Arachidonic acid-derived signaling lipids and functions in impaired healing

Sandeep Dhall, Dayanjan Shanaka Wijesinghe, Zubair A. Karim, Anthony Castro, Hari Priya Vemana, Fadi T. Khasawneh, Charles E. Chalfant, Manuela Martins-Green

Research output: Contribution to journalArticlepeer-review

19 Scopus citations

Abstract

Very little is known about lipid function during wound healing, and much less during impaired healing. Such understanding will help identify what roles lipid signaling plays in the development of impaired/chronic wounds. We took a lipidomics approach to study the alterations in lipid profile in the LIGHT-/- mouse model of impaired healing which has characteristics that resemble those of impaired/chronic wounds in humans, including high levels of oxidative stress, excess inflammation, increased extracellular matrix degradation and blood vessels with fibrin cuffs. The latter suggests excess coagulation and potentially increased platelet aggregation. We show here that in these impaired wounds there is an imbalance in the arachidonic acid (AA) derived eicosonoids that mediate or modulate inflammatory reactions and platelet aggregation. In the LIGHT-/- impaired wounds there is a significant increase in enzymatically derived breakdown products of AA. We found that early after injury there was a significant increase in the eicosanoids 11-, 12-, and 15-hydroxyeicosa-tetranoic acid, and the proinflammatory leukotrienes (LTD4 and LTE) and prostaglandins (PGE2 and PGF). Some of these eicosanoids also promote platelet aggregation. This led us to examine the levels of other eicosanoids known to be involved in the latter process. We found that thromboxane (TXA2/B2), and prostacyclins 6kPGF1α are elevated shortly after wounding and in some cases during healing. To determine whether they have an impact in platelet aggregation and hemostasis, we tested LIGHT-/- mouse wounds for these two parameters and found that, indeed, platelet aggregation and hemostasis are enhanced in these mice when compared with the control C57BL/6 mice. Understanding lipid signaling in impaired wounds can potentially lead to development of new therapeutics or in using existing nonsteroidal anti-inflammatory agents to help correct the course of healing.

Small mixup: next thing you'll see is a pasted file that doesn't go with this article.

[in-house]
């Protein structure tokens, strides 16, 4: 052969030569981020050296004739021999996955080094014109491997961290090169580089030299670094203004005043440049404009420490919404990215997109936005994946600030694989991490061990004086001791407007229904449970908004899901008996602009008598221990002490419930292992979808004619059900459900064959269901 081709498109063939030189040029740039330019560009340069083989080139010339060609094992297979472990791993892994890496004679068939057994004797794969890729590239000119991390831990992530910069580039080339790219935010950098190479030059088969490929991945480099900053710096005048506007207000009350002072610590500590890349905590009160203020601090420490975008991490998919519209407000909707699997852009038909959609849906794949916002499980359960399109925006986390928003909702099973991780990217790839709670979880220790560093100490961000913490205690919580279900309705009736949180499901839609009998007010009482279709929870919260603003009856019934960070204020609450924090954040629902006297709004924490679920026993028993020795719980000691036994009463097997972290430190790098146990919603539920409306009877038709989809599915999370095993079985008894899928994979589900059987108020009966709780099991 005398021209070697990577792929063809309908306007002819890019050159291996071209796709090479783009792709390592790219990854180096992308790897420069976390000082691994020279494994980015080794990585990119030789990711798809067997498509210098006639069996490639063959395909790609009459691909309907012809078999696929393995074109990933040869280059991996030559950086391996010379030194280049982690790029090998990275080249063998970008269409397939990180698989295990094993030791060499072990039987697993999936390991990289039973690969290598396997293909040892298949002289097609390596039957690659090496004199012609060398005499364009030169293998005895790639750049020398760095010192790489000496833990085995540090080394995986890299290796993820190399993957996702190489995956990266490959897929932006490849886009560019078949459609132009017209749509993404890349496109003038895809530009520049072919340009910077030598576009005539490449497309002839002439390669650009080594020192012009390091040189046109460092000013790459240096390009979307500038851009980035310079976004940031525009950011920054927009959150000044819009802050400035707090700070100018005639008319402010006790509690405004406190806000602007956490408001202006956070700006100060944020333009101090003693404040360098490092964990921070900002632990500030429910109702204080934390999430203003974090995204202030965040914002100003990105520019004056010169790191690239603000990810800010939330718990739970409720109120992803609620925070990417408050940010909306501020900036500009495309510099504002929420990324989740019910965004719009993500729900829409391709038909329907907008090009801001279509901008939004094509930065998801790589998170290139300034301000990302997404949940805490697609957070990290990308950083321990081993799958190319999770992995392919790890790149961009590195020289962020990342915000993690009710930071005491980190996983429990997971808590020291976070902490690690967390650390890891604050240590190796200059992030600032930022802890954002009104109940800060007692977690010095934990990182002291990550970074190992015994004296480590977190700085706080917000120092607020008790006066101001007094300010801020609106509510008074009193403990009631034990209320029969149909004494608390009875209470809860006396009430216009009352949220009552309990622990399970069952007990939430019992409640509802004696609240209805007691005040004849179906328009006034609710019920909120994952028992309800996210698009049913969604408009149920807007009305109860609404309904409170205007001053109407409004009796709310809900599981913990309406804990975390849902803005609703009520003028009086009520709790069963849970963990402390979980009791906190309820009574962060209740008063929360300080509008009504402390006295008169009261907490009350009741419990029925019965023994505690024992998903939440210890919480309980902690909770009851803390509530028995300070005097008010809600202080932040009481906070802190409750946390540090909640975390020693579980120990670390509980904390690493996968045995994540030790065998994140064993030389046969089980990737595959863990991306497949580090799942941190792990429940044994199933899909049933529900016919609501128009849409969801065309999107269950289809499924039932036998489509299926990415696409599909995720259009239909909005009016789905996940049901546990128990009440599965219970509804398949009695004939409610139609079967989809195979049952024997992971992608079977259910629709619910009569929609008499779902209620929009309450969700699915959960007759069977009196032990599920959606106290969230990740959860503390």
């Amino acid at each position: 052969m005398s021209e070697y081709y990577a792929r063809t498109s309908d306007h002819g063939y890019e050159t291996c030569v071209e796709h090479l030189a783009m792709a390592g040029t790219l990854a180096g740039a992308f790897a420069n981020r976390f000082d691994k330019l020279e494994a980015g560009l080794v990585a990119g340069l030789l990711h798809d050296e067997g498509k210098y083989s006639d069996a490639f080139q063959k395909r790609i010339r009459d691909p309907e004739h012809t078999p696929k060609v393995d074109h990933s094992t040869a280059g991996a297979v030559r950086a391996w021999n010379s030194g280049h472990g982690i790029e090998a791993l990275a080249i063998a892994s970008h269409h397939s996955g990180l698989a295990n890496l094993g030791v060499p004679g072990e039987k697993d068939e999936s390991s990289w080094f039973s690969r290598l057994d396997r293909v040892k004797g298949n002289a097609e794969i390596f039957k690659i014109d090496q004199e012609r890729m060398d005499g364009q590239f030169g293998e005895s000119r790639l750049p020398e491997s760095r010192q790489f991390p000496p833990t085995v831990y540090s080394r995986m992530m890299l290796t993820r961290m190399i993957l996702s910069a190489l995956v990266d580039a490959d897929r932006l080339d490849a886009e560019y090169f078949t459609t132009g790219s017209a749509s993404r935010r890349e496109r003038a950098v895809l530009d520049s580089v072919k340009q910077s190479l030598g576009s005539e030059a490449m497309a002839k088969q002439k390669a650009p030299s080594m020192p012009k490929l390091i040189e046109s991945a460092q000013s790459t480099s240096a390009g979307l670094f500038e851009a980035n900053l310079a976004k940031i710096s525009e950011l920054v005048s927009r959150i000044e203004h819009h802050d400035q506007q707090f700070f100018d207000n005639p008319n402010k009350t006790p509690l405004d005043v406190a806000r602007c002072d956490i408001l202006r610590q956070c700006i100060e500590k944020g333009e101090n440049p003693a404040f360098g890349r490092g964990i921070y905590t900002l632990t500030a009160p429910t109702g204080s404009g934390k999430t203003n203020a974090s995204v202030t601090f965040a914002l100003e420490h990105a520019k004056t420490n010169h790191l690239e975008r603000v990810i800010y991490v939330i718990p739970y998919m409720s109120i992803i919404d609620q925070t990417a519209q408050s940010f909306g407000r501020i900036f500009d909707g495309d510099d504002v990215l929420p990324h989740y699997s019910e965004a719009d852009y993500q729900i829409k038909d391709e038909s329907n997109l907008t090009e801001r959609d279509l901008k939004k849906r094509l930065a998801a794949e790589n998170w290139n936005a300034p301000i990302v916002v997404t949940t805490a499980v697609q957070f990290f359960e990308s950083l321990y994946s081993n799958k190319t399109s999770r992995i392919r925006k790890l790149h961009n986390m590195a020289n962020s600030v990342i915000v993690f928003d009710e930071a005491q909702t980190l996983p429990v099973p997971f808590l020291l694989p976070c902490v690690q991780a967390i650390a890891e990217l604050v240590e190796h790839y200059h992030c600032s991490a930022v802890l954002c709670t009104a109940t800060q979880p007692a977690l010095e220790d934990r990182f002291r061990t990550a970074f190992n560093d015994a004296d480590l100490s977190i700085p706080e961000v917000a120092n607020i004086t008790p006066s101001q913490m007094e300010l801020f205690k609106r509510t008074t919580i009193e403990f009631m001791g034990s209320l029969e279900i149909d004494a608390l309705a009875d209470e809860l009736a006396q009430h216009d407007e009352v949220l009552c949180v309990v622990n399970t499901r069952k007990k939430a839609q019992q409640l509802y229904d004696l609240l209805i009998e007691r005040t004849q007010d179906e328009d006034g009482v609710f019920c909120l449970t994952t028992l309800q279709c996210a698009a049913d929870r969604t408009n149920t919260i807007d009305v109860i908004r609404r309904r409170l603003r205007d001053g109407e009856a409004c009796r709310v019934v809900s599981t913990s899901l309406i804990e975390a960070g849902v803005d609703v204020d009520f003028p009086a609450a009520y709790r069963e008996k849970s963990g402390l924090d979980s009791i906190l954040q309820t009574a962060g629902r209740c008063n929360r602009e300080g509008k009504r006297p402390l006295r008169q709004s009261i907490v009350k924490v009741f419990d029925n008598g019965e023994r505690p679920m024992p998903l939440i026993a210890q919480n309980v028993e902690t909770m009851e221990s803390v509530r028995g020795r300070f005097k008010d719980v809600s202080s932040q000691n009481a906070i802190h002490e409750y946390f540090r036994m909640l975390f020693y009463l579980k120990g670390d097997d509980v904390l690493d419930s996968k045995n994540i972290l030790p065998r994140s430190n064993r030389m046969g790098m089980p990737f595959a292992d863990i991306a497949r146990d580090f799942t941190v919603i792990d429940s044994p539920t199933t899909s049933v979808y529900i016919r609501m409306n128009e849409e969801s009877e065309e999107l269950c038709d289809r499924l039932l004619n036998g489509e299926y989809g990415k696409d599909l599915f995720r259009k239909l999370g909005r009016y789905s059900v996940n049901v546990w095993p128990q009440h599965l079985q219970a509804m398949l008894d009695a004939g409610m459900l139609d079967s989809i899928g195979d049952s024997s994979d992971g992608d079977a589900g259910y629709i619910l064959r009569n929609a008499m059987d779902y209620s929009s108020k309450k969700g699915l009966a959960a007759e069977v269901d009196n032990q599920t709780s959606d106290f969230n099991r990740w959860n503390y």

Original languageEnglish (US)
Pages (from-to)644-656
Number of pages13
JournalWound Repair and Regeneration
Volume23
Issue number5
DOIs
StatePublished - Sep 1 2015
Externally publishedYes

ASJC Scopus subject areas

  • Surgery
  • Dermatology

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